The Village of Oak Lawn is not likely to move very quickly to add stop or yield signs to intersections that don’t currently have any despite a fatal accident at one such intersection on Memorial Day.
Jackie Chavez Ruiz, an Oak Lawn mother of four, was killed in the Memorial Day accident at 98th and Meade, where there are no stop signs at any of the streets. Residents have previously asked for a sign there and were supported by Trustee Robert Streit in that unsuccessful quest.
In light of the accident and renewed interest from residents seeking a stop sign, Streit raised the issue again. “I thought it would be a no-brainer that the village step in and correct this situation at this and other intersections without signs,” said Streit. He said that in driving throughout the village he has become more aware of the fact that there are multiple intersections such as 98th and Meade that don’t have any kind of traffic sign.
While Streit may have thought the process would be easier, he may have to change his thinking based on emails he has received from Oak Lawn Police Chief Michael Murray and Village Manager Larry Deetjen. On Friday, June 10, 2016, Streit began the email conversation by contacting Murray and Deetjen asking for Murray’s opinion on placing either a stop sign or yield sign at every intersection in order to avoid fatalities.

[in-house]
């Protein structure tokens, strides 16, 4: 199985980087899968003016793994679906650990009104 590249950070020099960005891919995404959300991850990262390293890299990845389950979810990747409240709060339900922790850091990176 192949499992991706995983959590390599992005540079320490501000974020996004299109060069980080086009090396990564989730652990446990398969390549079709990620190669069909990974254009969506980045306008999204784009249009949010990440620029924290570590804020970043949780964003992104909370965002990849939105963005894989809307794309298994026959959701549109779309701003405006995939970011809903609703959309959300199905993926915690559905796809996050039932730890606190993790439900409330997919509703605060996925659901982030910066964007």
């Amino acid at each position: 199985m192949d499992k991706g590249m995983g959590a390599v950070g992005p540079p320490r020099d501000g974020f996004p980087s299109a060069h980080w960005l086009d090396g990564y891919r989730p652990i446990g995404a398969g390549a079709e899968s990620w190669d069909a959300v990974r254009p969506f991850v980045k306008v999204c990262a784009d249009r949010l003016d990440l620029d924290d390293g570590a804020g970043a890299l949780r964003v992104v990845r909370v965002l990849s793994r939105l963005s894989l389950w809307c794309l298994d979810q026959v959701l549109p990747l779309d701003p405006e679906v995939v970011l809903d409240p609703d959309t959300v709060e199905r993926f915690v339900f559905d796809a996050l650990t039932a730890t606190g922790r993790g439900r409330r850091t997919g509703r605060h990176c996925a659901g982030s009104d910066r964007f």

From: Robert Streit [mailto:firstname.lastname@example.org]
Sent: Friday, June 10, 2016 10:42 AM
To: Michael Murray
Cc: Larry Deetjen
Subject: Lack of signage in Oak Lawn
I want to discuss the lack of signage at Oak Lawn neighborhood intersections. I have been contacted by several residents in the wake of the horrible tragedy at 98th & Meade over the Memorial Day weekend where an Oak Lawn resident died in a car accident. Since this accident occurred, as I drive through the Village I have observed that many intersections have no signage whatsoever. In your opinion should some sort of comprehensive action take place that would provide for some signage at all intersections in Oak Lawn? I believe someone should have to YIELD at every intersection. As the Chief Public Safety Officer in Oak Lawn I’d like to know how you feel about this issue.